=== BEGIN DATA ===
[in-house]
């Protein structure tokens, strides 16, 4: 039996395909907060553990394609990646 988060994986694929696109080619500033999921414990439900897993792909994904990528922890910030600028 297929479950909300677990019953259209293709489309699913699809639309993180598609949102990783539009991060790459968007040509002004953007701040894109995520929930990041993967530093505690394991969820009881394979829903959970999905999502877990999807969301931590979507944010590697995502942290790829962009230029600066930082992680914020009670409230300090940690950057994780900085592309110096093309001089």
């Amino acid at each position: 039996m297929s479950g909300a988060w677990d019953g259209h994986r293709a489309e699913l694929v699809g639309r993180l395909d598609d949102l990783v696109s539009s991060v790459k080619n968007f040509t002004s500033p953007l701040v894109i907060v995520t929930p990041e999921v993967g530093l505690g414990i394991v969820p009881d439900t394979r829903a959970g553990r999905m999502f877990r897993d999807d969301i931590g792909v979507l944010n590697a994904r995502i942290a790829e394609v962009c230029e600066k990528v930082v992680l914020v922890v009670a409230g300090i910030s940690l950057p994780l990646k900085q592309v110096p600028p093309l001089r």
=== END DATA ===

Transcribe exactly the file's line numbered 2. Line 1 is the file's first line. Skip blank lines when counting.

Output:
């Protein structure tokens, strides 16, 4: 039996395909907060553990394609990646 988060994986694929696109080619500033999921414990439900897993792909994904990528922890910030600028 297929479950909300677990019953259209293709489309699913699809639309993180598609949102990783539009991060790459968007040509002004953007701040894109995520929930990041993967530093505690394991969820009881394979829903959970999905999502877990999807969301931590979507944010590697995502942290790829962009230029600066930082992680914020009670409230300090940690950057994780900085592309110096093309001089």